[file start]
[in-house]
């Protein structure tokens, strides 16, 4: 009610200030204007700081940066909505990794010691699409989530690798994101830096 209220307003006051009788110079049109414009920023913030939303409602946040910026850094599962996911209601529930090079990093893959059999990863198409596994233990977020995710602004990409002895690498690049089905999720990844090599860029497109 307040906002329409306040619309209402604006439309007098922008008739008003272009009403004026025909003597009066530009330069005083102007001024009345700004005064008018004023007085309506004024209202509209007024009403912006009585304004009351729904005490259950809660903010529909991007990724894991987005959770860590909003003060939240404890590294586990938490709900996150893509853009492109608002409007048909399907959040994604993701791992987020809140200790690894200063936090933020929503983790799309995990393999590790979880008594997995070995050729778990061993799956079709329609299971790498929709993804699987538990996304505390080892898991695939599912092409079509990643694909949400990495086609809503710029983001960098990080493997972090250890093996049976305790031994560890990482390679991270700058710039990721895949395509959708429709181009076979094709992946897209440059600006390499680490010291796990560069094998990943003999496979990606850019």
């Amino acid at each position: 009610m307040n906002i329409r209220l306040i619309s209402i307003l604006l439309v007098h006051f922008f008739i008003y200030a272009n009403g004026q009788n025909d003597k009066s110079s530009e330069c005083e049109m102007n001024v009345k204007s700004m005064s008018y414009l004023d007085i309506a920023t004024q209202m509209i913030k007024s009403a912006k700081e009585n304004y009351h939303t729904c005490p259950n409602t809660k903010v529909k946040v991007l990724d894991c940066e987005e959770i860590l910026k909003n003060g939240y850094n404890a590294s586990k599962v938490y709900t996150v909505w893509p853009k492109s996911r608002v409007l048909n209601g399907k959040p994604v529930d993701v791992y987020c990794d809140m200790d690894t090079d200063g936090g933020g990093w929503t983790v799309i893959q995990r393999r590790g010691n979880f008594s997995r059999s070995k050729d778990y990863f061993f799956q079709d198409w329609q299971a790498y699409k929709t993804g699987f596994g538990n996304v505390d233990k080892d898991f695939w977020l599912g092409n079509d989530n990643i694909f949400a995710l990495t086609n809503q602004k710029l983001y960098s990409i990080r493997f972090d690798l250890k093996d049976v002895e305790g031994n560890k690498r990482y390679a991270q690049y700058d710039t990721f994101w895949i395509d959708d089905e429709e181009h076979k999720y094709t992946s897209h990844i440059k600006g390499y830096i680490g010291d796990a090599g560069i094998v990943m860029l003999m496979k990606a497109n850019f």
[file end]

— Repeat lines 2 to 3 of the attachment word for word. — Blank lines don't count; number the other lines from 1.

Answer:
């Protein structure tokens, strides 16, 4: 009610200030204007700081940066909505990794010691699409989530690798994101830096 209220307003006051009788110079049109414009920023913030939303409602946040910026850094599962996911209601529930090079990093893959059999990863198409596994233990977020995710602004990409002895690498690049089905999720990844090599860029497109 307040906002329409306040619309209402604006439309007098922008008739008003272009009403004026025909003597009066530009330069005083102007001024009345700004005064008018004023007085309506004024209202509209007024009403912006009585304004009351729904005490259950809660903010529909991007990724894991987005959770860590909003003060939240404890590294586990938490709900996150893509853009492109608002409007048909399907959040994604993701791992987020809140200790690894200063936090933020929503983790799309995990393999590790979880008594997995070995050729778990061993799956079709329609299971790498929709993804699987538990996304505390080892898991695939599912092409079509990643694909949400990495086609809503710029983001960098990080493997972090250890093996049976305790031994560890990482390679991270700058710039990721895949395509959708429709181009076979094709992946897209440059600006390499680490010291796990560069094998990943003999496979990606850019």
């Amino acid at each position: 009610m307040n906002i329409r209220l306040i619309s209402i307003l604006l439309v007098h006051f922008f008739i008003y200030a272009n009403g004026q009788n025909d003597k009066s110079s530009e330069c005083e049109m102007n001024v009345k204007s700004m005064s008018y414009l004023d007085i309506a920023t004024q209202m509209i913030k007024s009403a912006k700081e009585n304004y009351h939303t729904c005490p259950n409602t809660k903010v529909k946040v991007l990724d894991c940066e987005e959770i860590l910026k909003n003060g939240y850094n404890a590294s586990k599962v938490y709900t996150v909505w893509p853009k492109s996911r608002v409007l048909n209601g399907k959040p994604v529930d993701v791992y987020c990794d809140m200790d690894t090079d200063g936090g933020g990093w929503t983790v799309i893959q995990r393999r590790g010691n979880f008594s997995r059999s070995k050729d778990y990863f061993f799956q079709d198409w329609q299971a790498y699409k929709t993804g699987f596994g538990n996304v505390d233990k080892d898991f695939w977020l599912g092409n079509d989530n990643i694909f949400a995710l990495t086609n809503q602004k710029l983001y960098s990409i990080r493997f972090d690798l250890k093996d049976v002895e305790g031994n560890k690498r990482y390679a991270q690049y700058d710039t990721f994101w895949i395509d959708d089905e429709e181009h076979k999720y094709t992946s897209h990844i440059k600006g390499y830096i680490g010291d796990a090599g560069i094998v990943m860029l003999m496979k990606a497109n850019f």